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GM CHAIRMAN ADDRESSES NATIONAL URBAN LEAGUE

 GM CHAIRMAN ADDRESSES NATIONAL URBAN LEAGUE
 /ADVANCE/SAN DIEGO, July 28 /PRNewswire/ -- The "American Dream" of


economic opportunity for anyone, regardless of racial or ethnic background, can only be achieved if the United States pursues economic growth that results in good jobs and its citizens strive for excellence in education, manufacturing and human relations, General Motors (NYSE: GM) Chairman Robert C. Stempel said today.
 Speaking on the theme of "American Business At The Crossroads" at the National Urban League's 1992 Conference, Mr. Stempel said "useful employment with good pay would solve a host of problems confronting this country."
 "This country and its people possess enormous potential," he said. "We need to find ways to unleash that potential and pump new life into the American dream."
 In this election year, many people are questioning what has happened to the American dream, which is multifaceted -- part economic, part sociological, a multiethnic society -- Mr. Stempel said.
 "There's a sense among many Americans that those components are slipping away from us -- a feeling that we're losing the dynamic growth and respect for diversity that have long characterized this country," he explained.
 Mr. Stempel said realizing that we live in a global economy, pursuing economic growth and striving for excellence to make "American" once again a synonym for "best in the world" will contribute significantly to reigniting the American dream for those who have lost hope.
 Mr. Stempel said that despite the major restructuring going on in General Motors' North American Operations, "the changes at GM are not going to affect our continuing commitment to education or diversity in the work force, our dealer body, or our suppliers."
 He pointed out that minorities make up more than 20 percent of GM's North American work force, and that the minority suppliers from which GM makes purchases provide an estimated 40,000 jobs to minorities across the United States. GM also led corporate America last year in purchasing more than $1 billion of material for the fifth consecutive year from minority-owned companies.
 He said last year GM successfully recruited 7 percent of all black engineering graduates, and 21 percent of all of GM's new college hires were minorities. Despite a decline in the corporation's overall dealer body, GM minority-owned dealerships are expected to increase from 192 last year to more than 260 by the end of next year.
 Stressing that GM recognizes its corporate responsibility to society, Mr. Stempel cited yesterday's announcement that GM and its Hughes Aircraft subsidiary, which is the largest GM employer in California, have committed to a five-year program that will provide more than $18 million for the "Rebuild L.A." effort.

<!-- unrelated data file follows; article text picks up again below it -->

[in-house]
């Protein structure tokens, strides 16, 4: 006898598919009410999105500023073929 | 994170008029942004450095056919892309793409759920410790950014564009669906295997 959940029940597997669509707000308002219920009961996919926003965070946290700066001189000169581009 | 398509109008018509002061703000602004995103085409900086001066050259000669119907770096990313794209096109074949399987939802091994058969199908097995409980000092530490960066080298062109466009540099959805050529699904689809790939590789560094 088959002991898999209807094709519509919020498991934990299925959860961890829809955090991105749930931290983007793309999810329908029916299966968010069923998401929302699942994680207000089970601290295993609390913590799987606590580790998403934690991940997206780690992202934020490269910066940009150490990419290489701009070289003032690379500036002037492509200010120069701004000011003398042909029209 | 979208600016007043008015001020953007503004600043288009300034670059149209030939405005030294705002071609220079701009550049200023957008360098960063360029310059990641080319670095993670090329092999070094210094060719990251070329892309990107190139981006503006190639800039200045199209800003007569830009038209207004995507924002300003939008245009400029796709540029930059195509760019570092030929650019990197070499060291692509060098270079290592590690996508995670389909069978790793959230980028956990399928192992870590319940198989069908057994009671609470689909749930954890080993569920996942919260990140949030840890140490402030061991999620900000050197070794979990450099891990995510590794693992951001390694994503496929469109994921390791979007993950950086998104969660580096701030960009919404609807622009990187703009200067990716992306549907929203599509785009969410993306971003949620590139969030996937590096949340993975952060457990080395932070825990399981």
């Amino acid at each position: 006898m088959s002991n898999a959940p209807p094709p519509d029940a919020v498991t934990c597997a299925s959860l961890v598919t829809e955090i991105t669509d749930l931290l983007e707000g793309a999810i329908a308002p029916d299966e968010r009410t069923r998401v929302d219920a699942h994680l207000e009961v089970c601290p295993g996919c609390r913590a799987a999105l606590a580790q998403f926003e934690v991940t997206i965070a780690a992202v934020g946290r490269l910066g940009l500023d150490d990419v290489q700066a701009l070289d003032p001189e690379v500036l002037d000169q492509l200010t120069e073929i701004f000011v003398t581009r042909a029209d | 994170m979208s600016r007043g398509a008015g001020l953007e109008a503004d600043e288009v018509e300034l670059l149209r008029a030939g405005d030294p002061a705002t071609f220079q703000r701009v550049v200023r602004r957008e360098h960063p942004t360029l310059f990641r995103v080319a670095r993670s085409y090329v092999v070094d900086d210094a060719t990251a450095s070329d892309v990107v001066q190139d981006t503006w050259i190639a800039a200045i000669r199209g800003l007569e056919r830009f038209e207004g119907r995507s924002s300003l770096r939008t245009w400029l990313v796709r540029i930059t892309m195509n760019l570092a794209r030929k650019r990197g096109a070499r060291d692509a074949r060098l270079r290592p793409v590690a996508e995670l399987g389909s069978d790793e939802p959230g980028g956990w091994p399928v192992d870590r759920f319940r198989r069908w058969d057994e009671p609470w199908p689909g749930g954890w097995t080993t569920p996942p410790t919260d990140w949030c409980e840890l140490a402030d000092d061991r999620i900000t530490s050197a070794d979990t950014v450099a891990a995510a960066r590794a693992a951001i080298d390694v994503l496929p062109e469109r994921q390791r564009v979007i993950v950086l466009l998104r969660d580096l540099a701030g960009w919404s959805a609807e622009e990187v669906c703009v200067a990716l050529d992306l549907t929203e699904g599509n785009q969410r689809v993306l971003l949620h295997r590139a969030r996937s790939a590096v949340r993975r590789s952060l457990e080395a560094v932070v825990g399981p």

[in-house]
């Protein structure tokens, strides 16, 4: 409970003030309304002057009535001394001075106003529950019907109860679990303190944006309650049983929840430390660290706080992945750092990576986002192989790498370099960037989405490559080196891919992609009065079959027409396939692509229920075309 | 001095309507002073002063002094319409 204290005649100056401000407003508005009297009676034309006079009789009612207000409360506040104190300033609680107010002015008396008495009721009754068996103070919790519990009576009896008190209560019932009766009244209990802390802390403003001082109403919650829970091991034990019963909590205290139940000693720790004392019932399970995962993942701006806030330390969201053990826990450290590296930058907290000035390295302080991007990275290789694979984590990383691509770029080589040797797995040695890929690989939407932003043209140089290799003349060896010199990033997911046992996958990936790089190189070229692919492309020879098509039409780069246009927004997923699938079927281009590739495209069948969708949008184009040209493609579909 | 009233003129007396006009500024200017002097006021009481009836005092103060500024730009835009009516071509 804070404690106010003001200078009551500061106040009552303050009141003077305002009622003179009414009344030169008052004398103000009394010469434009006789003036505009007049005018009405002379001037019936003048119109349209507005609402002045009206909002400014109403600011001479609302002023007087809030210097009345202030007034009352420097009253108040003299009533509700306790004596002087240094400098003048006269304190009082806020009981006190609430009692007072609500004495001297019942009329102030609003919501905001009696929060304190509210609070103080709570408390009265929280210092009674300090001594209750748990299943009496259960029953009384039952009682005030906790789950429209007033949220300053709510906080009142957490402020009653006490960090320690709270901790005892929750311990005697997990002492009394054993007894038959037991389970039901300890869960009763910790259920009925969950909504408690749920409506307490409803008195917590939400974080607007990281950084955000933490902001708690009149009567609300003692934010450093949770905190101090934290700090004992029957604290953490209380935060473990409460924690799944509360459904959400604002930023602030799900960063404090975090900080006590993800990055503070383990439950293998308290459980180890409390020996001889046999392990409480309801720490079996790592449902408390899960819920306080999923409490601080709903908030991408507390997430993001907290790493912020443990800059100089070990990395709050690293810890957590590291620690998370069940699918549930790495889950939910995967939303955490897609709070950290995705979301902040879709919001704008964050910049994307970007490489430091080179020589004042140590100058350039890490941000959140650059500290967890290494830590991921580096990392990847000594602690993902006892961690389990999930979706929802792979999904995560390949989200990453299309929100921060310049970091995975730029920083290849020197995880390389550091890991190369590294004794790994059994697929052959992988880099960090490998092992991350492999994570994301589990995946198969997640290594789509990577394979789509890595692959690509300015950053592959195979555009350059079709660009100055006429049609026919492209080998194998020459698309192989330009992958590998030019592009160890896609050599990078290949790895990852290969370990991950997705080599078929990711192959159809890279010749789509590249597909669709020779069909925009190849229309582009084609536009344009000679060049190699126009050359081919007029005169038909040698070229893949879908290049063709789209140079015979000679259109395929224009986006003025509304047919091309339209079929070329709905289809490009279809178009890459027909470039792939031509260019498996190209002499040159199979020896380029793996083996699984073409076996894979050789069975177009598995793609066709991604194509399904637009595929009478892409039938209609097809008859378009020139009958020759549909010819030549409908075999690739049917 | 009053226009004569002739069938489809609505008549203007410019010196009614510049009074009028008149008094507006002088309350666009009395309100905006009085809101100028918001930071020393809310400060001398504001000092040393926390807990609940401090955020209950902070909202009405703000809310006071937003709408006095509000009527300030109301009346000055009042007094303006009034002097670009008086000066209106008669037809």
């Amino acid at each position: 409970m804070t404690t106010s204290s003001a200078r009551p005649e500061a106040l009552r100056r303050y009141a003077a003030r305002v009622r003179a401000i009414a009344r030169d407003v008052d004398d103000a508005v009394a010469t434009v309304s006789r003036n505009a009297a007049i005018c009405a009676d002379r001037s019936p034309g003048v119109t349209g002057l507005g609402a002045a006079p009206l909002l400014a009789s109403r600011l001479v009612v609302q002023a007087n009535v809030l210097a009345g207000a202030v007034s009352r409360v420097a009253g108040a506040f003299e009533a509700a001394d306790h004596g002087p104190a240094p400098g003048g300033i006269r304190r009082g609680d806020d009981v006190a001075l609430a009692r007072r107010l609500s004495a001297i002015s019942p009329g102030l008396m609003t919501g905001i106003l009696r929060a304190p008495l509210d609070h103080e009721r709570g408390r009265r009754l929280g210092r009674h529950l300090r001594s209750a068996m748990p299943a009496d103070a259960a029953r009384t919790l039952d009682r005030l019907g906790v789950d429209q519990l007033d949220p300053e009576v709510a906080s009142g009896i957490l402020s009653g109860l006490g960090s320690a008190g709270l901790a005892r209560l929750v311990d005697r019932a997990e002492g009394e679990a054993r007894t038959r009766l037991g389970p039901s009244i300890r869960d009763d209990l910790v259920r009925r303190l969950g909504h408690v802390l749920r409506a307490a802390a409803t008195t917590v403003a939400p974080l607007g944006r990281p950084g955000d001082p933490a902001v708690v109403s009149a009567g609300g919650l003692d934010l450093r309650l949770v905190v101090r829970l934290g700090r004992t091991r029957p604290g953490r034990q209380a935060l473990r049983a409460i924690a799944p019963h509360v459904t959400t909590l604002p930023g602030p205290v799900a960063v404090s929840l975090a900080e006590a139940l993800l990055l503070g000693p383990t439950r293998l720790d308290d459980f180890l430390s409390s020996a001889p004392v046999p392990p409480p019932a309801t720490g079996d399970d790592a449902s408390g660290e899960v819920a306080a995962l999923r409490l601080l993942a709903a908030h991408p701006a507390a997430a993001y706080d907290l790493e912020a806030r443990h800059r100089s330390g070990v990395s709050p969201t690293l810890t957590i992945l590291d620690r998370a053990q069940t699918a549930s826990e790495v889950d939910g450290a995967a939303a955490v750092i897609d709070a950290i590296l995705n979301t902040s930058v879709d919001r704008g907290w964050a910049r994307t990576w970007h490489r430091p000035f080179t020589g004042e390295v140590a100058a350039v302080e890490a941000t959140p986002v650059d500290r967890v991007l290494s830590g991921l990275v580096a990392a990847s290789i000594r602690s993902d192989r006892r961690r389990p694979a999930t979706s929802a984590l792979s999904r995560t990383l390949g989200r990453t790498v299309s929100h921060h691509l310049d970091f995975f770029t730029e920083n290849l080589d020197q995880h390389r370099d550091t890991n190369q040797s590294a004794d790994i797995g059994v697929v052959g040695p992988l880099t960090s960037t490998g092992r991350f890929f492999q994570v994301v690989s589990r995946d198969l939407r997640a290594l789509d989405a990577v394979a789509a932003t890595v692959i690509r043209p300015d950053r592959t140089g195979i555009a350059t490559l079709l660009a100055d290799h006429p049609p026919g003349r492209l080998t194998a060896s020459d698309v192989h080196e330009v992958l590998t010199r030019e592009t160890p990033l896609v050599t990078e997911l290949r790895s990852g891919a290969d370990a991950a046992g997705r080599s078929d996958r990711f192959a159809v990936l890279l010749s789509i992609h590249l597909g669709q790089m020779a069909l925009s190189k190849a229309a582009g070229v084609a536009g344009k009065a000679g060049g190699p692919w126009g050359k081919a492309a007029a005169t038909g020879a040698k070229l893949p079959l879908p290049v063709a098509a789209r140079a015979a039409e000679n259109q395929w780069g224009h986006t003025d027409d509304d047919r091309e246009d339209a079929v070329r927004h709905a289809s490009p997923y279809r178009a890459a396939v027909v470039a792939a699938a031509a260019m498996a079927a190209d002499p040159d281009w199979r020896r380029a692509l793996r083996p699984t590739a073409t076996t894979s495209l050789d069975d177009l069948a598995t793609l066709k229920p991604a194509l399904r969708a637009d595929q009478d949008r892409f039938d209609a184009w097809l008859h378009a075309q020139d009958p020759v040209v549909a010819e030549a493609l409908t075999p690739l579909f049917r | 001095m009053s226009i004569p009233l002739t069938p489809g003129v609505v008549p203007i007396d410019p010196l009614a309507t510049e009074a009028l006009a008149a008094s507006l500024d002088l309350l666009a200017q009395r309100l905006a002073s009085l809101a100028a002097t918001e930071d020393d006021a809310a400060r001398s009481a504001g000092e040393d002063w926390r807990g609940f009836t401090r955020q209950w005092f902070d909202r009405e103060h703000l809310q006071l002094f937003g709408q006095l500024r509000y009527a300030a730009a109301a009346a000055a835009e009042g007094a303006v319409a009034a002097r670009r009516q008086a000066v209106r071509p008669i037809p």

The seven-point program, announced by C. Michael Armstrong, Hughes Aircraft chairman and chief executive officer, includes economic incentives and loans to rebuild existing businesses and start new ones in the Los Angeles riot area. The program also includes an increase in contract awards to existing Hughes minority-owned vendors and suppliers, and development of new business opportunities for minority firms.
 Financial support for community-based organizations and Hughes- sponsored educational programs at schools serving inner-city youth will also be increased under the new program.
 Mr. Stempel said that increased cooperation between government and industry is necessary in order for business to be able to provide jobs, and he expressed concern that congressional bills proposing significant increases in fuel-economy standards could jeopardize an estimated 150,000 to 300,000 auto-related jobs in the United States.
 He said that less than 3 percent of current U.S. vehicle sales meet proposed requirements of 40 miles per gallon (mpg), and a Motor Vehicle Manufacturers Association study estimates that proposed fuel-economy legislation could put jobs at risk in more than 40 U.S. auto industry vehicle-assembly plants.
 Significantly increasing the current fuel-economy standard of 27.5 mpg poses a special risk to employes at those plants, as well as at suppliers, dealers and other auto-related businesses, he said.
 "It seems much of our potential growth and competitiveness is being threatened by proposed legislation in Washington," Mr. Stempel said. "A healthy domestic auto and supplier industry is vital to the American economy. Conversely, any slowdown in auto sales has a spiraling negative effect on the nation's economy."
 He noted that the auto industry has just begun to see some signs of improvement in the economy, but any recovery is expected to be slow.
 "GM and the industry are just beginning to change over to the new 1993 models and serious consideration should be given to new ways to strengthen the economy rather than continuing to pile on legislation that could weaken it," Mr. Stempel said.
 -0- 7/28/92/1600
 /CONTACT: John F. Mueller of General Motors, 313-556-2028/
 (GM) CO: General Motors Corporation; National Urban League ST: California IN: AUT SU: ECO


JG -- DE019 -- 4188 07/28/92 15:03 EDT
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Date:Jul 28, 1992
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